New unofficial census may reignite ethnic tensions in Assam
There is a common belief that the present move to draw a clear line between native Assamese Muslims and the Bengali-origin Miyans enjoys the tacit support of national policymakers based in Delhi
In Assam, old ethnic tensions over identity politics are set for a revival under a new format. Jana Gosthiya Samannay Parishad Asom (JGSPA). This new organisation is conducting what it calls a digital census for native Assamese-speaking Muslims only. The objective is to identify native Assamese speaking Muslims from the ‘Miyas’ -- that is Bengali-speaking Muslims settled in Assam since 1920s and thereafter.
While Muslims are known to account for around 35% of the aggregate population of Assam currently estimated at around 31.2 million, it is not easy to pinpoint the specific number of native Muslims and by the same token, the Miyan population. During the regular decadal Census operations, members of both groups declare themselves as Assamiya and their native language as Assamese. Especially in parts of rural Assam, despite occasional tensions, Muslims of both groups live side by side.
On existing statistical evidence, the Muslim population in Assam should be just over 10 million. Long time Assam residents aver that the percentage of Assamese-speaking Muslims should be around 15-20 per cent. The Miyan Muslim population is much larger in terms of their numbers. Thanks to their declaration of Assamese as their mother tongue, Census officials have no choice but to register such people as Assamiyas, as distinct from the Bodos, the Karbis, the Lalungs, Bengalis, Koch Rajbongshis, Sonaris, Boro Kacharis etc.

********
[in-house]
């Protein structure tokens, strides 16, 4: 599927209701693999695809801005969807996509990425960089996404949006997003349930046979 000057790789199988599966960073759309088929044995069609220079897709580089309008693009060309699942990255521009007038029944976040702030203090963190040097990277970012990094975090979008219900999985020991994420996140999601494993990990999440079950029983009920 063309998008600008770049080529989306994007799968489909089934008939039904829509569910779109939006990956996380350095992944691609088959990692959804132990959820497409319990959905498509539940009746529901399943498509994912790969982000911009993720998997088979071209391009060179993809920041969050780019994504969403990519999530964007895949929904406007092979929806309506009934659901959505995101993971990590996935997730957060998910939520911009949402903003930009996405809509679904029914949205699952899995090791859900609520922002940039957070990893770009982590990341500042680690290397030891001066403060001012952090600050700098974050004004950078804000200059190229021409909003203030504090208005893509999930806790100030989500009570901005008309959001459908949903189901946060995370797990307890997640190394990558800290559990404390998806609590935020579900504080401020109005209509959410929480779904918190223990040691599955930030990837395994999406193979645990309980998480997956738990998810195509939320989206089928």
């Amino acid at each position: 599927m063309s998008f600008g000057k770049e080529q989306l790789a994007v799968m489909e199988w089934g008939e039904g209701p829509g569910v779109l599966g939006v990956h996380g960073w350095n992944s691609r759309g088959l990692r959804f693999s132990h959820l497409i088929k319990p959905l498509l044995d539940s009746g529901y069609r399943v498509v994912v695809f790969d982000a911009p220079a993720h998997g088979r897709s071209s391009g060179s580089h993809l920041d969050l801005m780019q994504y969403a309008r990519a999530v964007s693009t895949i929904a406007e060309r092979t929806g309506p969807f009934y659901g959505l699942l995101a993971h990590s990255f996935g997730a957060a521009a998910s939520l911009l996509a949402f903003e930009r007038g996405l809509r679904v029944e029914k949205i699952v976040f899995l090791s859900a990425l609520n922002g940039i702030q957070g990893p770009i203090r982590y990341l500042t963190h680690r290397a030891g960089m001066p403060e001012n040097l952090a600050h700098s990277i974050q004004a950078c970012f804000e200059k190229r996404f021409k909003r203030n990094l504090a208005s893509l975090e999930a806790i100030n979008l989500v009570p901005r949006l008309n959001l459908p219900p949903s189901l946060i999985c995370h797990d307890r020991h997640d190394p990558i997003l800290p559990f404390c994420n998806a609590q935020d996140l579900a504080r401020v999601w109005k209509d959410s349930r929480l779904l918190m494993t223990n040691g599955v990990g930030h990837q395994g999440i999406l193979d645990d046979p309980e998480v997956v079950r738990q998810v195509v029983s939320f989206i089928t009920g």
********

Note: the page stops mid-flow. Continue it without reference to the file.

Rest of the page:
Currently, there is much speculation and media analysis in Assam as to the main objective and sponsorship of such a parallel census proposed to be conducted among Muslims only, but without any apparent concern for greater communal unity. Divisions within the diverse Assamese community on the basis of religious and linguistic identities of different ethnic groups have often assumed dangerous proportions with disastrous consequences over the past decades. The present move could extend the divisive process a step further, according to some observers of Northeast political trends.
Sponsors of the new survey say that on the contrary their other objective is to enumerate the exact number of native Muslims identified as Goriyas, Moriyas and other similar groups. This seems to suggest that a greater consolidation within the native Assamiya Muslims community is being actively sought for. It would be a small political step from such a beginning for native Assamiya Muslims to assert their own distinct identity on their own terms with any ruling dispensation in the years ahead. It should enable them to function as a special pressure group that cannot be bypassed in a multi-ethnic state like Assam.
While the Bharatiya Janaya Party (BJP) has just won a second term in power with a reduced majority in Assam only weeks ago, there is a common belief that the present move to draw a clear line between native Assamese Muslims and the Miyans enjoys the tacit support of national policymakers based in Delhi. As one analyst explains, going into the 2021 Assembly polls, state BJP leaders were anxious about the alliance between the Congress and the broadly Miyan-Muslim backed All India United Democratic Front (AIUDF) led by MP Badruddin Ajmal.